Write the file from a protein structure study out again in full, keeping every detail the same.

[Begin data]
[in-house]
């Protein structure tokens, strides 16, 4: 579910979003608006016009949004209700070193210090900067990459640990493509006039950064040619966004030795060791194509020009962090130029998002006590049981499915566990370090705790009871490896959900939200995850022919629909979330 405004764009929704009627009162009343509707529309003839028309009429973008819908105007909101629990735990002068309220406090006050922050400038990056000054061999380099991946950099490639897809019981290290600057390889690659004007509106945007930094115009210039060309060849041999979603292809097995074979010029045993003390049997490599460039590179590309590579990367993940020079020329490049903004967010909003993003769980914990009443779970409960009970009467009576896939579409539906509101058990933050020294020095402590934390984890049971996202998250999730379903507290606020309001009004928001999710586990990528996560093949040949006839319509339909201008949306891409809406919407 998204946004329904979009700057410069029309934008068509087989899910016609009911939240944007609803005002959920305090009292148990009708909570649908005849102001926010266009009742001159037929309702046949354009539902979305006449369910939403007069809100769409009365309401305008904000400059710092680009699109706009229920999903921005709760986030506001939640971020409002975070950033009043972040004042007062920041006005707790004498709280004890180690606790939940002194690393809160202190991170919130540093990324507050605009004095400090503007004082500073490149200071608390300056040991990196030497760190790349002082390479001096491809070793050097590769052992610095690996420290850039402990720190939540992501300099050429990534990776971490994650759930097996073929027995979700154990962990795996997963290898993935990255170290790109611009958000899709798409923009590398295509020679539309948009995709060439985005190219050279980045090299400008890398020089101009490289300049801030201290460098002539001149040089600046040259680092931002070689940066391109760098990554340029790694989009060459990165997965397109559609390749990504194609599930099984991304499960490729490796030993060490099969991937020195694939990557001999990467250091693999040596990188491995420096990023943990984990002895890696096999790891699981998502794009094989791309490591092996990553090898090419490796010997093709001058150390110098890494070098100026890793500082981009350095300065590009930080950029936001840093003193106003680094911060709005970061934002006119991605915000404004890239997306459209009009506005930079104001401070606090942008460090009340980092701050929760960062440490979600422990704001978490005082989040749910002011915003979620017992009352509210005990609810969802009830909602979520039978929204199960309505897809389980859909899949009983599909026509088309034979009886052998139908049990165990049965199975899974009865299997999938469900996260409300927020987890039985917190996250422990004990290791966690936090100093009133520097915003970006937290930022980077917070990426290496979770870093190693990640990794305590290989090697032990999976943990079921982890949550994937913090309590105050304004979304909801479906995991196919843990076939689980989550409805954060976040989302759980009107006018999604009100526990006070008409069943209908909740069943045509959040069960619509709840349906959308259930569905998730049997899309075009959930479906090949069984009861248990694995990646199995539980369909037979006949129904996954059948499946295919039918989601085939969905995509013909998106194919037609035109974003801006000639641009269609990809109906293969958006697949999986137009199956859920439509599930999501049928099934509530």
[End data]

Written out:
[in-house]
């Protein structure tokens, strides 16, 4: 579910979003608006016009949004209700070193210090900067990459640990493509006039950064040619966004030795060791194509020009962090130029998002006590049981499915566990370090705790009871490896959900939200995850022919629909979330 405004764009929704009627009162009343509707529309003839028309009429973008819908105007909101629990735990002068309220406090006050922050400038990056000054061999380099991946950099490639897809019981290290600057390889690659004007509106945007930094115009210039060309060849041999979603292809097995074979010029045993003390049997490599460039590179590309590579990367993940020079020329490049903004967010909003993003769980914990009443779970409960009970009467009576896939579409539906509101058990933050020294020095402590934390984890049971996202998250999730379903507290606020309001009004928001999710586990990528996560093949040949006839319509339909201008949306891409809406919407 998204946004329904979009700057410069029309934008068509087989899910016609009911939240944007609803005002959920305090009292148990009708909570649908005849102001926010266009009742001159037929309702046949354009539902979305006449369910939403007069809100769409009365309401305008904000400059710092680009699109706009229920999903921005709760986030506001939640971020409002975070950033009043972040004042007062920041006005707790004498709280004890180690606790939940002194690393809160202190991170919130540093990324507050605009004095400090503007004082500073490149200071608390300056040991990196030497760190790349002082390479001096491809070793050097590769052992610095690996420290850039402990720190939540992501300099050429990534990776971490994650759930097996073929027995979700154990962990795996997963290898993935990255170290790109611009958000899709798409923009590398295509020679539309948009995709060439985005190219050279980045090299400008890398020089101009490289300049801030201290460098002539001149040089600046040259680092931002070689940066391109760098990554340029790694989009060459990165997965397109559609390749990504194609599930099984991304499960490729490796030993060490099969991937020195694939990557001999990467250091693999040596990188491995420096990023943990984990002895890696096999790891699981998502794009094989791309490591092996990553090898090419490796010997093709001058150390110098890494070098100026890793500082981009350095300065590009930080950029936001840093003193106003680094911060709005970061934002006119991605915000404004890239997306459209009009506005930079104001401070606090942008460090009340980092701050929760960062440490979600422990704001978490005082989040749910002011915003979620017992009352509210005990609810969802009830909602979520039978929204199960309505897809389980859909899949009983599909026509088309034979009886052998139908049990165990049965199975899974009865299997999938469900996260409300927020987890039985917190996250422990004990290791966690936090100093009133520097915003970006937290930022980077917070990426290496979770870093190693990640990794305590290989090697032990999976943990079921982890949550994937913090309590105050304004979304909801479906995991196919843990076939689980989550409805954060976040989302759980009107006018999604009100526990006070008409069943209908909740069943045509959040069960619509709840349906959308259930569905998730049997899309075009959930479906090949069984009861248990694995990646199995539980369909037979006949129904996954059948499946295919039918989601085939969905995509013909998106194919037609035109974003801006000639641009269609990809109906293969958006697949999986137009199956859920439509599930999501049928099934509530």